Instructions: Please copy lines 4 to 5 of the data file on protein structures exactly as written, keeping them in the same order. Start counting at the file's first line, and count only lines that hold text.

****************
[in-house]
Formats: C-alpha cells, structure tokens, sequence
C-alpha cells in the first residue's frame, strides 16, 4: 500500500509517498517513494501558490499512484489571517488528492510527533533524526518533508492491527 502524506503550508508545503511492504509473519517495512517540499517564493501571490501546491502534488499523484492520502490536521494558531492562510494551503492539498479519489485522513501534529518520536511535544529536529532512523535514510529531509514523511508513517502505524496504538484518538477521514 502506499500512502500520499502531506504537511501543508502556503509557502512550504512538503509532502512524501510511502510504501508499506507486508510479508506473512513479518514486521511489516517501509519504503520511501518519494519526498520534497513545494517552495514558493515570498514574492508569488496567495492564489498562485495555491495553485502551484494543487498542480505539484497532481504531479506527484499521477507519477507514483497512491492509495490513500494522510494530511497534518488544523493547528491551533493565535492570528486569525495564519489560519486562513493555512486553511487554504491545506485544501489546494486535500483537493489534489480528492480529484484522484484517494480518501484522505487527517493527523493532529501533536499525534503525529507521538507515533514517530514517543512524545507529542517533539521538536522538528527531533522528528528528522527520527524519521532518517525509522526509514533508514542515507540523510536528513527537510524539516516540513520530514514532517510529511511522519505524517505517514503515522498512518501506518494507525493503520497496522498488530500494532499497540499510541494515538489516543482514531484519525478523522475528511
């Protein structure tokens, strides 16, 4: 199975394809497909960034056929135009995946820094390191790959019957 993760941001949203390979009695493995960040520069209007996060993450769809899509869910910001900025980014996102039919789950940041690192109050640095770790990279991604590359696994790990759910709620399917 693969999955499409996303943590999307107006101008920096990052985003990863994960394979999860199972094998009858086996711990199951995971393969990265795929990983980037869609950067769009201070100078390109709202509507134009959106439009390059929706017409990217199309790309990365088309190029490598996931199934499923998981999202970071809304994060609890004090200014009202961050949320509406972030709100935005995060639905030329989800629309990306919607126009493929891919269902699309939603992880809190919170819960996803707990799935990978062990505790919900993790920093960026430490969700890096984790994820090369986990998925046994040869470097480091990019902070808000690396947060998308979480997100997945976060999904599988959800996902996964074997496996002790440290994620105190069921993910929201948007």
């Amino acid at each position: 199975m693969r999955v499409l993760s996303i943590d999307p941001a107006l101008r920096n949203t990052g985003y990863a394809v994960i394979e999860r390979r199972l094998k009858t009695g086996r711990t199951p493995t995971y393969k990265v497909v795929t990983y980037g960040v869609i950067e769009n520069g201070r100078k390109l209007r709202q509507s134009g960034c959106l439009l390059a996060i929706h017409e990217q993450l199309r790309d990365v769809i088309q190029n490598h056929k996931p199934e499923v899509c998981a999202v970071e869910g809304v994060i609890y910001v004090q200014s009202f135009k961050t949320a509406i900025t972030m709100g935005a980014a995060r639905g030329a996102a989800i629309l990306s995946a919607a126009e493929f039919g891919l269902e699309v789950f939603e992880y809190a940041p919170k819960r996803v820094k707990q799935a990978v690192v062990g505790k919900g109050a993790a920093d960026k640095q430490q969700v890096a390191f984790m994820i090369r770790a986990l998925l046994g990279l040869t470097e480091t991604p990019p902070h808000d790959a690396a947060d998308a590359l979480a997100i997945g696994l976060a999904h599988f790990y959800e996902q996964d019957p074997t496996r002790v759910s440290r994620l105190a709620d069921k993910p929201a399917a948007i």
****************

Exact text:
């Protein structure tokens, strides 16, 4: 199975394809497909960034056929135009995946820094390191790959019957 993760941001949203390979009695493995960040520069209007996060993450769809899509869910910001900025980014996102039919789950940041690192109050640095770790990279991604590359696994790990759910709620399917 693969999955499409996303943590999307107006101008920096990052985003990863994960394979999860199972094998009858086996711990199951995971393969990265795929990983980037869609950067769009201070100078390109709202509507134009959106439009390059929706017409990217199309790309990365088309190029490598996931199934499923998981999202970071809304994060609890004090200014009202961050949320509406972030709100935005995060639905030329989800629309990306919607126009493929891919269902699309939603992880809190919170819960996803707990799935990978062990505790919900993790920093960026430490969700890096984790994820090369986990998925046994040869470097480091990019902070808000690396947060998308979480997100997945976060999904599988959800996902996964074997496996002790440290994620105190069921993910929201948007």
């Amino acid at each position: 199975m693969r999955v499409l993760s996303i943590d999307p941001a107006l101008r920096n949203t990052g985003y990863a394809v994960i394979e999860r390979r199972l094998k009858t009695g086996r711990t199951p493995t995971y393969k990265v497909v795929t990983y980037g960040v869609i950067e769009n520069g201070r100078k390109l209007r709202q509507s134009g960034c959106l439009l390059a996060i929706h017409e990217q993450l199309r790309d990365v769809i088309q190029n490598h056929k996931p199934e499923v899509c998981a999202v970071e869910g809304v994060i609890y910001v004090q200014s009202f135009k961050t949320a509406i900025t972030m709100g935005a980014a995060r639905g030329a996102a989800i629309l990306s995946a919607a126009e493929f039919g891919l269902e699309v789950f939603e992880y809190a940041p919170k819960r996803v820094k707990q799935a990978v690192v062990g505790k919900g109050a993790a920093d960026k640095q430490q969700v890096a390191f984790m994820i090369r770790a986990l998925l046994g990279l040869t470097e480091t991604p990019p902070h808000d790959a690396a947060d998308a590359l979480a997100i997945g696994l976060a999904h599988f790990y959800e996902q996964d019957p074997t496996r002790v759910s440290r994620l105190a709620d069921k993910p929201a399917a948007i």